Zubik v. Burwell

By Michael F. McLean, Ph.D.

President of Thomas Aquinas College

On March 23, the Supreme Court of the United States will hear oral arguments in Zubik v. Burwell, a consolidated lawsuit against the HHS Mandate. Thomas Aquinas College, where I serve as president, is one of the 35 plaintiffs in the case, which includes the Little Sisters of the Poor and The Catholic University of America, among others. The College objects to the Mandate’s requirement that we provide coverage to our employees for contraceptives, abortifacients, and related services because the Catholic Church teaches that their use is gravely immoral.

Some are surprised that we have found it necessary to engage in this lawsuit, citing the exemption from the Mandate that exists for religious institutions. What is not widely known is that the Obama Administration has in this case drawn the religious exemption more narrowly than ever before, restricting it almost exclusively to churches. In effect, the Administration is treating the 1st Amendment as though it guarantees us only a right to worship in a church, not, as it indeed does, a right to exercise our faith in our public lives.

Schools, hospitals, and other Catholic organizations that take seriously their Catholic identity have thus been put in an untenable position: We must either comply with a government mandate and act against our deeply held religious beliefs, or suffer crushing financial penalties — in our case, up to $3 million annually. 

While the Administration has put forth an accommodation that it claims will relieve objecting institutions from complicity in delivering the objectionable coverage, it is illusory at best. The accommodation requires that an objecting institution not only notify the Department of Health and Human Services of its objection to the Mandate, but that it also transmit key information about its insurer — without which the government cannot provide the coverage in question. And “there’s the rub,” to quote Shakespeare’s Hamlet. Because the government cannot provide the objectionable coverage without an action on our part, it is clear that our action would facilitate the coverage. Yet that is the very thing we cannot do.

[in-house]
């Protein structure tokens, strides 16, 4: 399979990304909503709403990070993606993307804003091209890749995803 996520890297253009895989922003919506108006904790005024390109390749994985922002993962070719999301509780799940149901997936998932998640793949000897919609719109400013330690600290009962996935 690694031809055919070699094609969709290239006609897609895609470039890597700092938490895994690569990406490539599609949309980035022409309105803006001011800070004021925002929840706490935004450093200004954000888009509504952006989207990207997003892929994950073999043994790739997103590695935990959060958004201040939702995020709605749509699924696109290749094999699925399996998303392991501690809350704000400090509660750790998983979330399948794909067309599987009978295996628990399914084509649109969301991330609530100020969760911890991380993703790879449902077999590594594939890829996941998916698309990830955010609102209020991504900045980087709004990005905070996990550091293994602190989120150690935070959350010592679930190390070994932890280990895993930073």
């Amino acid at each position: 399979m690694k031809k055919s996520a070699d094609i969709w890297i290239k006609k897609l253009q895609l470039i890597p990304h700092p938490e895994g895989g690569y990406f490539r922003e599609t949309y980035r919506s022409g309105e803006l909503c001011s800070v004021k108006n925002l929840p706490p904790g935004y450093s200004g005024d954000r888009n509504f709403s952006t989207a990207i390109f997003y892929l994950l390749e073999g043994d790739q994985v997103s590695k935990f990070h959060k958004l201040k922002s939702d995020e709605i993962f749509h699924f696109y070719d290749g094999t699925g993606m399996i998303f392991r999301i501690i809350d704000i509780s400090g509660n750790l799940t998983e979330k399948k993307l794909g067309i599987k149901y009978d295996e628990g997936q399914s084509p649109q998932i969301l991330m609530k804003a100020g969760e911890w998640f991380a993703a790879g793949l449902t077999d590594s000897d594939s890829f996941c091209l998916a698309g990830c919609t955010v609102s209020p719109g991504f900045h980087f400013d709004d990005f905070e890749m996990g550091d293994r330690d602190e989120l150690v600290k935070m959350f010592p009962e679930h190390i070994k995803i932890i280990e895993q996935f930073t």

On March 23, our attorneys at the Jones Day law firm will offer a compelling argument demonstrating that the HHS Mandate violates our right of religious liberty under the Religious Freedom Restoration Act (RFRA), signed into law in 1993 by President Clinton. They will show that the Mandate fails RFRA’s two requirements for government when it passes and executes legislation: 1) that it have a compelling interest in accomplishing its goal and 2) that it employ the least restrictive means of achieving that goal.

To the first, the government has already granted exemptions to numerous large companies such as Exxon, Visa, and Chevron, to large municipalities such as New York City, and to many more. In fact, there are currently millions of U.S. citizens with health plans exempted from the contraceptive mandate, proving that the government’s interest is clearly not “compelling.” To the second, there are numerous possible alternative methods for providing the objectionable coverage without forcing religious institutions to be part of the process.

The stakes are high not only for the 35 plaintiffs in this case but for all Americans. Should the Supreme Court uphold this Mandate, a precedent will have been set for curtailing the free exercise of any and all religions.

There is a reason that the right of religious liberty is first among all others enumerated in the Bill of Rights. Our founding fathers recognized that our country’s success would depend upon a vibrant religious life among its citizens. Our nation’s first president explained it thus: “While just government protects all in their religious rights, true religion affords to government its surest support.”

On March 23, the students, faculty, staff, alumni, and friends of Thomas Aquinas College will observe a day of prayer and fasting that our arguments might prevail at the United States Supreme Court. We invite all who love our country and cherish religious liberty to join with us.